Yesterday, I had the pleasure of meeting with Gabriela Acosta Camacho, a representative from the Inclusive Pathway Training (IPT) program in which our team recently participated as part of a symposium organized by the lectorate Social Justice and Diversity in the Arts. This meeting served as a follow-up to our initial training. During our meeting, Gabriela asked questions about what we’ve learned, how we’re currently doing, and what our future objectives are regarding to the IPT training.
Upon reflecting on the impact of the Inclusive Pathway Training (IPT), several key insights emerged:
- An enhanced awareness of the critical role ‘landing’ plays when engaging with new groups.
- An emphasis on the significance of being fully present and attentive during group interactions.
- Increased self-awareness regarding personal ‘pet peeves,’ serving as a window into understanding our own triggers.
- The importance on making a connection beyond words.
- The importance of physical activities to release emotional pressure
When reflecting on our current situation, it’s evident that WdKA has made steps in various areas. For instance, since January 2021, we established an Office for Inclusivity. Two new staff members supported with a student assistant wrote an advisory report and they are supporting existing groups/initiatives, and facilitating new groups/initiatives, for and by WdKA students and staff. They are doing work on diversifying the student/staff body and decolonising the curriculum. In response to this advisory report, the management team has formulated an action plan that outlines the steps to be taken and their corresponding timelines. Despite these advances, I believe we still face challenges in establishing a baseline for our efforts and effectively engaging those who may be reluctant to participate in activities and events.
Gabriela described how a dance department underwent a significant transformation when they implemented an IPT-program for all tutors and students. The main objective was to cultivate a more open community and to learn and discover how the IPT could be useful for their practice. She shared anecdotes about students who, in their roles as (dance)teachers, found themselves in challenging situations in their workfields: how could they create a more supportive culture for sharing personal experiences with their peers and teachers? The initiative came from a programme-leader who initiated the programme that led to impressive results. To document the process, they made a series of podcast episodes that you can listen to here.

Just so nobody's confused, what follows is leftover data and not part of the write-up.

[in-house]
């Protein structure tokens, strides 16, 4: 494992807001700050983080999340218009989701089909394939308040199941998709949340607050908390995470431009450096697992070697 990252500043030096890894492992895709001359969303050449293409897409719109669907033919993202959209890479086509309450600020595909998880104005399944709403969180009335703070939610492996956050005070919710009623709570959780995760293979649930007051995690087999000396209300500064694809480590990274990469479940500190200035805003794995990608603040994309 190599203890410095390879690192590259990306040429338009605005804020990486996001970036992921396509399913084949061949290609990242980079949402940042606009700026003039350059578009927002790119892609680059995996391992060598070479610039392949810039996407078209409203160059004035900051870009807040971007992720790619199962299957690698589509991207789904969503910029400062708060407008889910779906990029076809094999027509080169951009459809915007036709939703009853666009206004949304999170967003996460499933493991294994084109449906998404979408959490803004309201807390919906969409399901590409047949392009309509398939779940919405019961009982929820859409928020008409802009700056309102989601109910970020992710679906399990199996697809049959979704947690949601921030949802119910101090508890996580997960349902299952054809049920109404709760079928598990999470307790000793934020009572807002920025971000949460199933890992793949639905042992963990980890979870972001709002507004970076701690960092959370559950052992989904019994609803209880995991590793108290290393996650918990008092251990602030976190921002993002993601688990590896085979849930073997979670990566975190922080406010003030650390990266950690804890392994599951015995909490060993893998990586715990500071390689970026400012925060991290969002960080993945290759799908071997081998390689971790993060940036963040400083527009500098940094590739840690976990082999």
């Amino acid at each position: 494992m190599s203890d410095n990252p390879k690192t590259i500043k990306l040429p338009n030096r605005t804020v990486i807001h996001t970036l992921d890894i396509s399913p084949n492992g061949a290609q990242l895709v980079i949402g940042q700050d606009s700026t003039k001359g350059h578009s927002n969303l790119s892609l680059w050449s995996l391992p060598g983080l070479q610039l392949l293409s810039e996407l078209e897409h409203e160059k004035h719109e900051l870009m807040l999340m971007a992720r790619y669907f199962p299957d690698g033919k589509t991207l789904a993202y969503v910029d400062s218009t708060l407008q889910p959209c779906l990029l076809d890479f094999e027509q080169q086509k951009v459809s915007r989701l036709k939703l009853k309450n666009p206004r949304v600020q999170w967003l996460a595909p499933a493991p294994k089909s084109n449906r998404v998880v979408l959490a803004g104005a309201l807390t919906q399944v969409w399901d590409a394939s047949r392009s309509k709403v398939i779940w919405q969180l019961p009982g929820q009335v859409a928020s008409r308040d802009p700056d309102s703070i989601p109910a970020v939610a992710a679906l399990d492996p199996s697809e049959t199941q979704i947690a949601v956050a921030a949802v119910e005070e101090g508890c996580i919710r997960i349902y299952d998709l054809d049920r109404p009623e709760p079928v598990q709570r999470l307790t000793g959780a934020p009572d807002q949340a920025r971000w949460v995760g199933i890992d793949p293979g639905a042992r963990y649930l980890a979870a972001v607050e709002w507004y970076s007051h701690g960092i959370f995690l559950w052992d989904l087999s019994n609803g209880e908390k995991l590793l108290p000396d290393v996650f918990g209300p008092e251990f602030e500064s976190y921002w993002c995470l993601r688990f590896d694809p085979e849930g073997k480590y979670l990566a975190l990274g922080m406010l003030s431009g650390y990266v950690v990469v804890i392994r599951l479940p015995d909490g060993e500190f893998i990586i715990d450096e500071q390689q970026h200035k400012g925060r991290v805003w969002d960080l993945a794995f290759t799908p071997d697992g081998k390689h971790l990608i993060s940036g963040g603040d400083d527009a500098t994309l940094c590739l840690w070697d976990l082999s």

Gabriela also introduced us to a developed reflection tool structured around five pillars that the lectorate uses as their base: Relationality, Temporality, Joy, Transformation, and Cost. These topics can be explored in any sequence and are accompanied by targeted questions designed to deepen our understanding of the participants’ values within the project. It’s an interesting tool that uses physical space for participants to express their position.
Examples of questions per topic are:
– Relationality: how do we stay engaged in relation, even when it gets discomfortable?
– Costs: What sacrifices are we making in terms of money, time, (emotional) energy etc.
– Transformation: How does transformation take place; on what scale, how, or where does it manifest?
– Temporality: We never depart from a ‘zero-pint’. What stories (norms, values, standards, legacies) where there before we entered the story-situation?
– Joy: How does, including the question of joy, influence our decision-making?
Gabriela’s questions and contributions during the meeting reinforced my belief that embedding EDI-changes in our organization requires more than action-plans and grassroot initiatives. It requires a big collaborative effort for which substantial funding is inevitable. I’m happy to have gained new practical insights in how such a transformative process can be designed, and I look forward to exploring applications for the reflection tool.